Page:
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Meeting Carole King

On monday, I had a once in a lifetime experience to meet and hang out with the great and gracious, Carole King.  A dear friend of mine who is a friend of hers invited me to her sound check at Beehive in Boston.

Susan Cattaneo Carole King Songs

Susan with Carole King

Carole arrived ready to perform, and as I watched her work with the sound man, I was struck by two things.  First of all, she’s in amazing shape vocally and can still hit those high notes. And that voice! It was the soundtrack to my entire adolescence, and it is still the same. It still has the same texture and nuance.  It was like meeting an old friend whom you haven’t seen in a long time and finding that you still have everything in common.

The second thing that struck me was the fact that Carole King songs are so well-written, the construction of the melody over the chords, the way she places the lyric…it’s all wonderfully composed.  After the sound check,  we had a few moments to chat and so, here are some thoughts on songwriting according to Carole (paraphrased by me):

Writers Block

How does Carole deal with it?  She said that whenever she can’t get a part right, she heads out the door, takes a walk, and usually when she comes back, she’s figured it out.  And if it still doesn’t come, she goes and does something else.  She said it’s important to get your mind off the song so that your subconscious can solve whatever blockades your conscious has put in its way.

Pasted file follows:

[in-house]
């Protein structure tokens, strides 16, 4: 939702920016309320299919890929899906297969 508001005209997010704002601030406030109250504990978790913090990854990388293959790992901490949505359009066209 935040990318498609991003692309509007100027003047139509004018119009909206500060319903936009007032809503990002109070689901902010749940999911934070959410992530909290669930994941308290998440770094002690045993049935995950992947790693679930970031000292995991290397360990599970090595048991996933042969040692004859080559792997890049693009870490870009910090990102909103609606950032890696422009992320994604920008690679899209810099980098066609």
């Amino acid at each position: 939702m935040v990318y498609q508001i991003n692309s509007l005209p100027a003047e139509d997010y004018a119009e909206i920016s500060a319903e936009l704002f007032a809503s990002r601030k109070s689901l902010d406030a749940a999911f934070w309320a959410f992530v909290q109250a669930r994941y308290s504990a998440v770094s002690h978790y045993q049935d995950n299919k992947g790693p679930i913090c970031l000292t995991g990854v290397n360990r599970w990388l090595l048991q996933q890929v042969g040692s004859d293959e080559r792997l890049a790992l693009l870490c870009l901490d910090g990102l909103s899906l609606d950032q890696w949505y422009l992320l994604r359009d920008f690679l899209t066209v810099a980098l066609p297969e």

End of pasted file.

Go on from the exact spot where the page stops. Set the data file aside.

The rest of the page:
When you talk to Carole, you realize that you’re dealing with a puzzle maker.  She’s someone who loves to experiment with chords until they give her the sound she’s looking for. She said that chords were like her toys, she loved to play with them and see how and where they would take her. This is certainly evident in the obvious joy that she takes making music.

Getting Home

We talked a lot about the journey a song, an album or a performance can take you on.  She said that she loved the way a song could make you travel through a variety of emotions.  And how sad it was that with the download world we live in, that music listeners weren’t experiencing the effect of listening to a full album from start to finish.  She also talked about the “middle 8” of a song, how she loved to take a bridge as far as out she could, and then how fun it was to find her way “back home”, that this process was one of the most important to her as a songwriter and musician.

It’s wonderful when you meet one of your heroes, and they turn out to be just as nice as you think they are.  I had the same experience when I met my other inspiration, Bonnie Raitt.  Both Bonnie and Carole left me wishing I wasn’t just a fan but a friend.